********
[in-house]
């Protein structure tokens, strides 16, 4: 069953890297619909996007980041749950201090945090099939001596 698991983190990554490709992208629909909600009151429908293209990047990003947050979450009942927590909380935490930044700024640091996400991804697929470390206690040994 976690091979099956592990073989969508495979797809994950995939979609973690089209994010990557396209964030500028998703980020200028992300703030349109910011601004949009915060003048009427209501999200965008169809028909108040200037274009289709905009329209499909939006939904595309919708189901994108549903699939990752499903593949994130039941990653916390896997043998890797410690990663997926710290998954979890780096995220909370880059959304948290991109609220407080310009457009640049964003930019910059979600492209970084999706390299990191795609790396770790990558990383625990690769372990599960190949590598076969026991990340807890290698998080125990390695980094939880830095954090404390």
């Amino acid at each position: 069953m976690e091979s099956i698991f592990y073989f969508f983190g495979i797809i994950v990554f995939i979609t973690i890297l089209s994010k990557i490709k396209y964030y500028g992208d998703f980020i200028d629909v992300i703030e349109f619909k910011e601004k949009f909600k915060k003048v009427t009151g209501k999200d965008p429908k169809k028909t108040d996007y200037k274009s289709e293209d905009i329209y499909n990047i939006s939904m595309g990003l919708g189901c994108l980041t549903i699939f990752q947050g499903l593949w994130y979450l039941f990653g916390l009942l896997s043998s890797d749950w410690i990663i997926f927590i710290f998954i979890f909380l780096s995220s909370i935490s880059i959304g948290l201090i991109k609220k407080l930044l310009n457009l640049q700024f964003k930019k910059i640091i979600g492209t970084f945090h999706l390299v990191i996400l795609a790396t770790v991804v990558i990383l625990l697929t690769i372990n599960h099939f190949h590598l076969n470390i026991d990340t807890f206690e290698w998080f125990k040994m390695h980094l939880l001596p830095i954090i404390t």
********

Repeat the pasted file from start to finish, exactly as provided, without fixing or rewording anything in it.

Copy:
[in-house]
């Protein structure tokens, strides 16, 4: 069953890297619909996007980041749950201090945090099939001596 698991983190990554490709992208629909909600009151429908293209990047990003947050979450009942927590909380935490930044700024640091996400991804697929470390206690040994 976690091979099956592990073989969508495979797809994950995939979609973690089209994010990557396209964030500028998703980020200028992300703030349109910011601004949009915060003048009427209501999200965008169809028909108040200037274009289709905009329209499909939006939904595309919708189901994108549903699939990752499903593949994130039941990653916390896997043998890797410690990663997926710290998954979890780096995220909370880059959304948290991109609220407080310009457009640049964003930019910059979600492209970084999706390299990191795609790396770790990558990383625990690769372990599960190949590598076969026991990340807890290698998080125990390695980094939880830095954090404390």
């Amino acid at each position: 069953m976690e091979s099956i698991f592990y073989f969508f983190g495979i797809i994950v990554f995939i979609t973690i890297l089209s994010k990557i490709k396209y964030y500028g992208d998703f980020i200028d629909v992300i703030e349109f619909k910011e601004k949009f909600k915060k003048v009427t009151g209501k999200d965008p429908k169809k028909t108040d996007y200037k274009s289709e293209d905009i329209y499909n990047i939006s939904m595309g990003l919708g189901c994108l980041t549903i699939f990752q947050g499903l593949w994130y979450l039941f990653g916390l009942l896997s043998s890797d749950w410690i990663i997926f927590i710290f998954i979890f909380l780096s995220s909370i935490s880059i959304g948290l201090i991109k609220k407080l930044l310009n457009l640049q700024f964003k930019k910059i640091i979600g492209t970084f945090h999706l390299v990191i996400l795609a790396t770790v991804v990558i990383l625990l697929t690769i372990n599960h099939f190949h590598l076969n470390i026991d990340t807890f206690e290698w998080f125990k040994m390695h980094l939880l001596p830095i954090i404390t």